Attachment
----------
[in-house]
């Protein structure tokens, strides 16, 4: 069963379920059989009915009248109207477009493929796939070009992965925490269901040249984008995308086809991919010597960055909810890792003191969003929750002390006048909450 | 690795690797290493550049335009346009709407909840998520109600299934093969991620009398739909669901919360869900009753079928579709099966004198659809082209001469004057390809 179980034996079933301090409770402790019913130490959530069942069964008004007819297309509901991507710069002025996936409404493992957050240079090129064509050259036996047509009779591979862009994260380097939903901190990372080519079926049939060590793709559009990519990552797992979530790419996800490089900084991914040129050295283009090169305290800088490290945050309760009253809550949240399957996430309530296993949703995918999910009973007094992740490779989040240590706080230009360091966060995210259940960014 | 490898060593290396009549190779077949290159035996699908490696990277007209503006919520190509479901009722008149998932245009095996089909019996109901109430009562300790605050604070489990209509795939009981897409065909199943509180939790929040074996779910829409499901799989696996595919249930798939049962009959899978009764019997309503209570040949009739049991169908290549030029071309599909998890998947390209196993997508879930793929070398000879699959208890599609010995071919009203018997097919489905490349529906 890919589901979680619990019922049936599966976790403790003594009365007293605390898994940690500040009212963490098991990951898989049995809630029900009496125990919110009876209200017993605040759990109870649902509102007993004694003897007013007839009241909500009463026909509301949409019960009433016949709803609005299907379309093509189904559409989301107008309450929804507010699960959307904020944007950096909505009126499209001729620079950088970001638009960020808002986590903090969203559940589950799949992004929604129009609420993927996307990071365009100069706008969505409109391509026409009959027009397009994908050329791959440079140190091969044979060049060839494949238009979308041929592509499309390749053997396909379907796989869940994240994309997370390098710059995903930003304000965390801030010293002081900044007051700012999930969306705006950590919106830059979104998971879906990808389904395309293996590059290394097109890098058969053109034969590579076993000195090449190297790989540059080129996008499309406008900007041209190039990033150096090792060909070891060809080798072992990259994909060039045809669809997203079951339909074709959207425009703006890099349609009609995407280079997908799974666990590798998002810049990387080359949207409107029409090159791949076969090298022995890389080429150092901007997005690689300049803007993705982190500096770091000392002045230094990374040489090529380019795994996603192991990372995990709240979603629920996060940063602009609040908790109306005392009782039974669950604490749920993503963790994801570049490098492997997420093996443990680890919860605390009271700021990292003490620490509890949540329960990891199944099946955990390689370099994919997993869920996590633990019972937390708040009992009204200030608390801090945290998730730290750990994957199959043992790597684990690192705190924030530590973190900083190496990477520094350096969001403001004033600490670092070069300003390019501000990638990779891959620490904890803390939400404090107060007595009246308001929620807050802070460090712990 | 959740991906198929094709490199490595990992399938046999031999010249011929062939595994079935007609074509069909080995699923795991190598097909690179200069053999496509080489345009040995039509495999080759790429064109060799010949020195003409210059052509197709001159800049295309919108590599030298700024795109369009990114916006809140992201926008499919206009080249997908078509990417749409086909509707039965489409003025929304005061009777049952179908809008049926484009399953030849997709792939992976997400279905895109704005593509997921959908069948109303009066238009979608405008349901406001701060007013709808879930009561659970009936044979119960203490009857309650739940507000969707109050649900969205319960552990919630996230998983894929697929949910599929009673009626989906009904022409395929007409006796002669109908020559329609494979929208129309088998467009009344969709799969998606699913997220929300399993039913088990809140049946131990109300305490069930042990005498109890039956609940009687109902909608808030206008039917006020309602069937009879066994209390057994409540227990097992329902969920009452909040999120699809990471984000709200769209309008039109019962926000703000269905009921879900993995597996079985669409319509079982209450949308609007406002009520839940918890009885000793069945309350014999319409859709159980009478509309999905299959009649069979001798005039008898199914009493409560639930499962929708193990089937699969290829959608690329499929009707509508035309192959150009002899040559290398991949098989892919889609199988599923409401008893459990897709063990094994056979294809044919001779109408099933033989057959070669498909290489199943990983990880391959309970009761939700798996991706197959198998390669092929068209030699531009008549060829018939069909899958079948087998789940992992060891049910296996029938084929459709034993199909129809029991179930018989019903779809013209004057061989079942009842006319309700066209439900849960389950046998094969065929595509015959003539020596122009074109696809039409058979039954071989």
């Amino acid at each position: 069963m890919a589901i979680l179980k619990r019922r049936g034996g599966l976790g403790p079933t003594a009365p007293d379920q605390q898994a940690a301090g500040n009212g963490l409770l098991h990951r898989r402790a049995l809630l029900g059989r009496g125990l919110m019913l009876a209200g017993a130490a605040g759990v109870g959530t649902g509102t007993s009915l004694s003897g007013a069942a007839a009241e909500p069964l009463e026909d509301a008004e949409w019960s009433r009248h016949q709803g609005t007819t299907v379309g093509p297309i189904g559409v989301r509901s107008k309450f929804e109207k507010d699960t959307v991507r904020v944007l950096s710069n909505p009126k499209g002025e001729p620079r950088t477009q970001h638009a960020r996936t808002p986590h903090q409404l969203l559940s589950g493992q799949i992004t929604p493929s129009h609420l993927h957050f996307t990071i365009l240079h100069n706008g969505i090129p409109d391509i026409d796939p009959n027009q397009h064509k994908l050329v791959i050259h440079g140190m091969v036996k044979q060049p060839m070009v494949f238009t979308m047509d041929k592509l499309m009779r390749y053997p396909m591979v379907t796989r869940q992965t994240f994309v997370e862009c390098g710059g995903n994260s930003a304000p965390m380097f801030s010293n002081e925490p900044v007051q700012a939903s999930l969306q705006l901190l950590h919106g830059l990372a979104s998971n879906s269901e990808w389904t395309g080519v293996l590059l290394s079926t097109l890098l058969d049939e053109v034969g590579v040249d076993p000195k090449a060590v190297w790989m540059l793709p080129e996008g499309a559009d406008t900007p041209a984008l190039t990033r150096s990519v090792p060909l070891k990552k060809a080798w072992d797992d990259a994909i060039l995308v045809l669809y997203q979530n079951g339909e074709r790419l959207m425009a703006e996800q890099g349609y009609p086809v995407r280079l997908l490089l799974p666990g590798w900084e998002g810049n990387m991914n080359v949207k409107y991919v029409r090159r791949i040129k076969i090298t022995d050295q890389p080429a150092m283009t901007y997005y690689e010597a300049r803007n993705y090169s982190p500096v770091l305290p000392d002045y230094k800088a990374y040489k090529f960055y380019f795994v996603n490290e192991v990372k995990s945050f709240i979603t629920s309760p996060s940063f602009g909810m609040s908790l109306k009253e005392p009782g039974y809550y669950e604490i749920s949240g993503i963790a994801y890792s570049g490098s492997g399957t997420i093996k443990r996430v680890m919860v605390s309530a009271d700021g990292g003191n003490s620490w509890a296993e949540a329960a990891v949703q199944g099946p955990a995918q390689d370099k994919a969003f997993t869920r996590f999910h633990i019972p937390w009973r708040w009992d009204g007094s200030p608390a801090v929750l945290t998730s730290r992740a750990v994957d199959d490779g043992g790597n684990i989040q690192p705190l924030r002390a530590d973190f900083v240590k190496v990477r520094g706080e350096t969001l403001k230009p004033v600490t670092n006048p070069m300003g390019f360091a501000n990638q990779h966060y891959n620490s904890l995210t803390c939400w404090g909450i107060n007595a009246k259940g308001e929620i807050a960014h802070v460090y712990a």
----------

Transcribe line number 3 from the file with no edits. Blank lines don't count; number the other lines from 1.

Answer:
């Amino acid at each position: 069963m890919a589901i979680l179980k619990r019922r049936g034996g599966l976790g403790p079933t003594a009365p007293d379920q605390q898994a940690a301090g500040n009212g963490l409770l098991h990951r898989r402790a049995l809630l029900g059989r009496g125990l919110m019913l009876a209200g017993a130490a605040g759990v109870g959530t649902g509102t007993s009915l004694s003897g007013a069942a007839a009241e909500p069964l009463e026909d509301a008004e949409w019960s009433r009248h016949q709803g609005t007819t299907v379309g093509p297309i189904g559409v989301r509901s107008k309450f929804e109207k507010d699960t959307v991507r904020v944007l950096s710069n909505p009126k499209g002025e001729p620079r950088t477009q970001h638009a960020r996936t808002p986590h903090q409404l969203l559940s589950g493992q799949i992004t929604p493929s129009h609420l993927h957050f996307t990071i365009l240079h100069n706008g969505i090129p409109d391509i026409d796939p009959n027009q397009h064509k994908l050329v791959i050259h440079g140190m091969v036996k044979q060049p060839m070009v494949f238009t979308m047509d041929k592509l499309m009779r390749y053997p396909m591979v379907t796989r869940q992965t994240f994309v997370e862009c390098g710059g995903n994260s930003a304000p965390m380097f801030s010293n002081e925490p900044v007051q700012a939903s999930l969306q705006l901190l950590h919106g830059l990372a979104s998971n879906s269901e990808w389904t395309g080519v293996l590059l290394s079926t097109l890098l058969d049939e053109v034969g590579v040249d076993p000195k090449a060590v190297w790989m540059l793709p080129e996008g499309a559009d406008t900007p041209a984008l190039t990033r150096s990519v090792p060909l070891k990552k060809a080798w072992d797992d990259a994909i060039l995308v045809l669809y997203q979530n079951g339909e074709r790419l959207m425009a703006e996800q890099g349609y009609p086809v995407r280079l997908l490089l799974p666990g590798w900084e998002g810049n990387m991914n080359v949207k409107y991919v029409r090159r791949i040129k076969i090298t022995d050295q890389p080429a150092m283009t901007y997005y690689e010597a300049r803007n993705y090169s982190p500096v770091l305290p000392d002045y230094k800088a990374y040489k090529f960055y380019f795994v996603n490290e192991v990372k995990s945050f709240i979603t629920s309760p996060s940063f602009g909810m609040s908790l109306k009253e005392p009782g039974y809550y669950e604490i749920s949240g993503i963790a994801y890792s570049g490098s492997g399957t997420i093996k443990r996430v680890m919860v605390s309530a009271d700021g990292g003191n003490s620490w509890a296993e949540a329960a990891v949703q199944g099946p955990a995918q390689d370099k994919a969003f997993t869920r996590f999910h633990i019972p937390w009973r708040w009992d009204g007094s200030p608390a801090v929750l945290t998730s730290r992740a750990v994957d199959d490779g043992g790597n684990i989040q690192p705190l924030r002390a530590d973190f900083v240590k190496v990477r520094g706080e350096t969001l403001k230009p004033v600490t670092n006048p070069m300003g390019f360091a501000n990638q990779h966060y891959n620490s904890l995210t803390c939400w404090g909450i107060n007595a009246k259940g308001e929620i807050a960014h802070v460090y712990a």